Namouna is based on Édouard Lalo’s 1882 ballet score for the Paris Opéra, one of those exotic ballets that were popular at the time. It was set in Corfu and involved the search for a beautiful slave girl. Ratmansky jettisoned the plot, but kept the flavor and the stock characters: the joyous and innocent hero, the temptress, the pirate, the firebrand. His ballet has all the elements of a story ballet, without the actual story, though one could piece one together should one wish: a voyage to a strange land, a young man entranced by the antics of the local population, a battle, a series of encounters with mysterious women, true love, and a happy ending. All tongue in cheek, all with a twist. The weird costumes – wigs, funny tutus, pleated dresses, sailor suits – by Rustam Khamdamov, add to the surreal atmosphere.
Here, the usual nineteenth century corps de ballet becomes a flock of women dressed in long yellow dresses and wearing Louise Brooks bobs. They fly onto the stage with arms outstretched, more like airplanes than like swans. At various moments they play cymbals, bask in the sun, and rock the hero to sleep. The vixen, danced here by Ashley Bouder, smokes a cigarette (there was a cigarette dance in the original ballet, too) wile tiptoeing, tapping, shaking a leg, and hopping around on point. The hero (Tyler Angle) remains unimpressed. Later she pretends to be desperately in love with him, swooning and pleading, but that doesn’t work either. Sara Mearns – back for another riveting performance – is a rollicking gypsy, leaping with abandon, whipping her leg around in fast turns, shaking her shoulders, and finally launching into a series of bigger and bigger sissonnes (jumps from two legs), like a sort of witch. Later she returns as a Marilyn Monroe character, with a flock of men who kiss her feet, grasp at her hands, and prostrate themselves before her.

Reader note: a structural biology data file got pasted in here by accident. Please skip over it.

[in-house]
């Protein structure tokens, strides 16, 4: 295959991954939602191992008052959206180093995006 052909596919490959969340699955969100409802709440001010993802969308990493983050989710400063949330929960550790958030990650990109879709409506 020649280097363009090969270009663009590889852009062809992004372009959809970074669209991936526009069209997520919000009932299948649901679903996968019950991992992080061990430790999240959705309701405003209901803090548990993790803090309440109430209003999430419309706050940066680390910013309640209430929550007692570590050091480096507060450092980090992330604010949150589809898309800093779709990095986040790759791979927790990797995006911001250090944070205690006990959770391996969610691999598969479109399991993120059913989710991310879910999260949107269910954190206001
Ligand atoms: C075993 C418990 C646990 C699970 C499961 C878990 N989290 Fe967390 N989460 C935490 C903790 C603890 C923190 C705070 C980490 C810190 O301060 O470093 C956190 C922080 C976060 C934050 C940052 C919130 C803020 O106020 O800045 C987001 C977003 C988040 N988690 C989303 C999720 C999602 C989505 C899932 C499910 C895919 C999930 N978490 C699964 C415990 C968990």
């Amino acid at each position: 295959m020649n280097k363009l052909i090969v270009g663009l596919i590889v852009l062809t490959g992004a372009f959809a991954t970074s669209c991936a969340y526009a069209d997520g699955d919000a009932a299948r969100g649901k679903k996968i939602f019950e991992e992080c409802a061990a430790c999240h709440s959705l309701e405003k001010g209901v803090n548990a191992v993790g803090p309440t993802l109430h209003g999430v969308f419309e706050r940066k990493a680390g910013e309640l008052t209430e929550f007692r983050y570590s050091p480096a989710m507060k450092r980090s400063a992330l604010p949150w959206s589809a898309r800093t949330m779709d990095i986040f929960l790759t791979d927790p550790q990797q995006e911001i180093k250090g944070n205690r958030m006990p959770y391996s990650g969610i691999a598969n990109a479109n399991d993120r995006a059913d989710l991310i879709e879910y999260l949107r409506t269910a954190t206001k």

Needless to say, the hero finds his match (Sterly Hyltin), though only after a heated battle with the high-jumping and quick-moving powerhouse Daniel Ulbricht. The ballet ends, like Sleeping Beauty, with a wedding celebration. Everyone is invited, and everyone is happy. After which the bride plants a passionate kiss on her groom, taking him, and everyone else, a little bit by surprise.
Which is to say that Namouna is fun, and weird, and knowing, and clever, all at once. Last night’s performance had some rough edges, as if the ballet hadn’t received quite enough rehearsal time. (Not surprising given the hectic schedule of the festival.) Not every musical effect in the choreography was as precise as it might have been. And some of the tempi felt rather slow, particularly the overture. When the ballet premiered, the orchestra was conducted by Fayçal Karoui, who loved speed and had a talent for teasing out colors, particularly in French music. Andrew Litton, who has raised the overall quality of the music-making at New York City Ballet, hasn’t quite unlocked the magic in this particular score. Or maybe the orchestra, too, is overstretched.
But still, it was a good night at New York City Ballet. What these ballets have in spades is a vitality that illuminates them from within. They’re alive.
* Marina Harss is currently at work on a book about Alexei Ratmansky, for Farrar Straus and Giroux.